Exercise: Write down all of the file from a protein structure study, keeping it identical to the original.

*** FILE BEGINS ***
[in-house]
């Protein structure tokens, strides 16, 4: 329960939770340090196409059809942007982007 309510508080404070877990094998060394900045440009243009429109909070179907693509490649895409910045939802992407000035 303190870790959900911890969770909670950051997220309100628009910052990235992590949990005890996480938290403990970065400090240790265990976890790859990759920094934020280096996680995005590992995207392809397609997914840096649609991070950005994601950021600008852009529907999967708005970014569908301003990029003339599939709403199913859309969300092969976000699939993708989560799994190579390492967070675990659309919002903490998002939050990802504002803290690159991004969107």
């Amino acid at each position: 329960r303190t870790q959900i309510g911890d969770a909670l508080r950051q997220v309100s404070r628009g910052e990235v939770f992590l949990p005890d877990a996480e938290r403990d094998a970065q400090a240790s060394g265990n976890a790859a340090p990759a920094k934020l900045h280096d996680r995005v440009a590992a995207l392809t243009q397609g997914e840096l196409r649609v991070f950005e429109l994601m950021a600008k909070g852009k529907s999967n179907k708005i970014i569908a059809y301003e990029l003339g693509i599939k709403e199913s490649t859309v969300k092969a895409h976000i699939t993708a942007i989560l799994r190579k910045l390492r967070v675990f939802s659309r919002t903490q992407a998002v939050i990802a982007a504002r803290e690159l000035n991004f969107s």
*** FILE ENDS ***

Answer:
[in-house]
């Protein structure tokens, strides 16, 4: 329960939770340090196409059809942007982007 309510508080404070877990094998060394900045440009243009429109909070179907693509490649895409910045939802992407000035 303190870790959900911890969770909670950051997220309100628009910052990235992590949990005890996480938290403990970065400090240790265990976890790859990759920094934020280096996680995005590992995207392809397609997914840096649609991070950005994601950021600008852009529907999967708005970014569908301003990029003339599939709403199913859309969300092969976000699939993708989560799994190579390492967070675990659309919002903490998002939050990802504002803290690159991004969107």
């Amino acid at each position: 329960r303190t870790q959900i309510g911890d969770a909670l508080r950051q997220v309100s404070r628009g910052e990235v939770f992590l949990p005890d877990a996480e938290r403990d094998a970065q400090a240790s060394g265990n976890a790859a340090p990759a920094k934020l900045h280096d996680r995005v440009a590992a995207l392809t243009q397609g997914e840096l196409r649609v991070f950005e429109l994601m950021a600008k909070g852009k529907s999967n179907k708005i970014i569908a059809y301003e990029l003339g693509i599939k709403e199913s490649t859309v969300k092969a895409h976000i699939t993708a942007i989560l799994r190579k910045l390492r967070v675990f939802s659309r919002t903490q992407a998002v939050i990802a982007a504002r803290e690159l000035n991004f969107s």